actually works for a living. a member of acting groups.
nder of independent pow- "It was all about football and
e New Line Cinema, Shaye girls," he said. "I didn'tplay football
aped the studio into a major and I didn't have many girls, but I
in the industry, with fran- heard about all of them."
including the "Lord of the After graduating in just three
"Austin Powers" and the and a half years, Shaye wound up
mare on Elm Street" movies. at Columbia University to study
e coolest thing about Shaye, law, only to take the radical step of
outside of all those founding New Line Cinema in 1967.
movies, is the fact New Line was able to build itself
that he once up with the quintessential ingredi-
walked the ents of a successful studio - luck,
same halls managerial intuition, skill and,
you do now. most important, some loyal long-
"I was at term employees.
"One thing you haye to add into
the equation is incredible col-
leagues, who are incredibly con-
tributory to the success of the
company," he said.
Shaye has also had the fortune of
some outstanding creative compa-
ny, jumpstarting the careers of Wes

Craven, Paul Thomas Anderson,
Peter Jackson and Brett Ratner. He
also helped engineer Robert Alt-
man's second life in the early'90s.
Shaye always wanted to work in
the arts and movies since he was
young, making 8mm short films for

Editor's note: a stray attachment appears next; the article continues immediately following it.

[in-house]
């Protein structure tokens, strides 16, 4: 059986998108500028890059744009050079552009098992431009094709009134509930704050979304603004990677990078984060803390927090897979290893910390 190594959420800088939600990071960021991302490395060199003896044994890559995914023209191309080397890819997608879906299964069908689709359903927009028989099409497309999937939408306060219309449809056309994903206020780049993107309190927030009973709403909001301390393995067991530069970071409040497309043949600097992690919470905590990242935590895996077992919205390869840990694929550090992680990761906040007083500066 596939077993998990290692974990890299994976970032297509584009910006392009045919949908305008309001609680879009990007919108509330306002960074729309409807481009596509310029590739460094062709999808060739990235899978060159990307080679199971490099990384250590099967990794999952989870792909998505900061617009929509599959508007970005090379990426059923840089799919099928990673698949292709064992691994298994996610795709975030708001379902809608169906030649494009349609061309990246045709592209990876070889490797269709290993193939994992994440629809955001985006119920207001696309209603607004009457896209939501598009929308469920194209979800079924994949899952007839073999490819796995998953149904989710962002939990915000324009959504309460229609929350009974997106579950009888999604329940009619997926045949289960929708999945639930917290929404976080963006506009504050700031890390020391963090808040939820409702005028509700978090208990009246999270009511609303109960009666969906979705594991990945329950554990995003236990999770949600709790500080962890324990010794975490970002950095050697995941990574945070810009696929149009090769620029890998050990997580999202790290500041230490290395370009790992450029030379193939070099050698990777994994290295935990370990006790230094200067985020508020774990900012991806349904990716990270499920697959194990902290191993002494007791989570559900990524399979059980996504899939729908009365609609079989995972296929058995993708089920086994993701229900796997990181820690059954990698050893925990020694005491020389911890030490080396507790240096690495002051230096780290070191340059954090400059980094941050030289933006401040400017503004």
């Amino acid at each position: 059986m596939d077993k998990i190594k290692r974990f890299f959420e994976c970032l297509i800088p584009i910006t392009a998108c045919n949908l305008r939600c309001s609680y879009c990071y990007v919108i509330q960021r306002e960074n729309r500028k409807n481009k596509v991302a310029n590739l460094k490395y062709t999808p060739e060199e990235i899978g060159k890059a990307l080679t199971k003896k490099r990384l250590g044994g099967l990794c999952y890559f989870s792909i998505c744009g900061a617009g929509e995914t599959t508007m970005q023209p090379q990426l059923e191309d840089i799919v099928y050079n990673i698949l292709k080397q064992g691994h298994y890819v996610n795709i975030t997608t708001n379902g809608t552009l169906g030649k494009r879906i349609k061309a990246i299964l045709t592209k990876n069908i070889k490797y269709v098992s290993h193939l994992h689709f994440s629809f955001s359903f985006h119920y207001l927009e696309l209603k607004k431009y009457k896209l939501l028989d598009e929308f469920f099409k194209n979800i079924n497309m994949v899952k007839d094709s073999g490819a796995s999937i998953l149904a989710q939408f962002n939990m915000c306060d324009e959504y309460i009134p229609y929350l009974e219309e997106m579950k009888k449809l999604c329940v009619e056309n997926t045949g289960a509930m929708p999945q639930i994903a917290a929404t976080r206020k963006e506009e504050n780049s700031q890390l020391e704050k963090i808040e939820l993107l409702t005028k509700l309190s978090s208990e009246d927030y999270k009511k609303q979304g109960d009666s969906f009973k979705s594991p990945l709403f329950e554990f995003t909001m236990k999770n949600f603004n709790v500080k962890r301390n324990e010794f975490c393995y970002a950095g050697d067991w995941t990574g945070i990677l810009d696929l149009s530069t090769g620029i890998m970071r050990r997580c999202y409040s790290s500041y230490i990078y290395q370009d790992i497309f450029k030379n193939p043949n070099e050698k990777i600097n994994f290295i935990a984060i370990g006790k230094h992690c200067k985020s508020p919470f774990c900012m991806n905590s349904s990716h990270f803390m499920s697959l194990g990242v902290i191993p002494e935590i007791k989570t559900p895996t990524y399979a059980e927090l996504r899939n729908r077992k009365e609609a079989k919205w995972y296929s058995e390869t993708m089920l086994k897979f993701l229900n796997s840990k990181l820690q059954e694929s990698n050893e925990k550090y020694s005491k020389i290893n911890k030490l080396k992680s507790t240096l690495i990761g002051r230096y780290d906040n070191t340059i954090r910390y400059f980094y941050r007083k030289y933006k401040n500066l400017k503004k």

fun and work. "It was something
that was really in my blood, in my
soul, since I was very young," he
said.
His new film, "The Last Mimzy,"
is a science-fiction family adven-
ture based in part on the Lewis
Padgett 1943 short story "Mimzy
Were the Borogoves." In the movie,
a strange box is found by two young
children, Emma and Noah, which
supposedly contains toys. The two
play with the items only to develop
higher cognitive abilities, much to
the confusion and astonishment
of adults. The toys may in fact be a
connection to the future, and Noah
and Emma may be mankind's only
hope.
If you're imagining a poor-
man's nostalgic reinterpretation of
"E.T." or "Close Encounters," think
again. A blue-moon opportunity for
Shaye, "Mimzy" is the work of man
in touch with his youthful spirit.
Shaye considers himself a hopeless
romantic for sci-fi, searching for
the goodness in society.
"I was a science-fiction geek
when I was a kid. I may still be a
science-fiction geek. When I read
the short story I was about 14, and
it really resonated with me. It never
left my memory," Shaye said. "I'm
embarrassed to say (it), but I exer-
cised my executive privileges, and I
wanted to direct it."
With the aid of several screen-

writers - including Oscar winner
Bruce Joel Rubin, a fellow Univer-
sity alum - the film came to frui-
tion over a 13-year period and will
finally open in theaters next week.
"I'm very proud of it being a fam-
ily movie, and I've seen audiences
appreciate it," Shaye said. "I just
hope I don't get a bunch of rowdy
college students going out on to the
streets because it wasn't what they
wanted. But to quote the producer
Michael Phillips, it makes you feel
good to be a human being."
Since theatrically grisly and
crass movies like the recent "300"
have come to define the college
movie, "Mimzy" could be a refresh-
ing antithesis.

"The Last Mimzy" is another feather in the hat of prolific alum Robert Shaye.

0

4

MIDNIGHT MOVIES
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JOHN CUSACK JACK BLACK
High Fililli
SATURDAY, MARCH 17 @ MIDNIGHT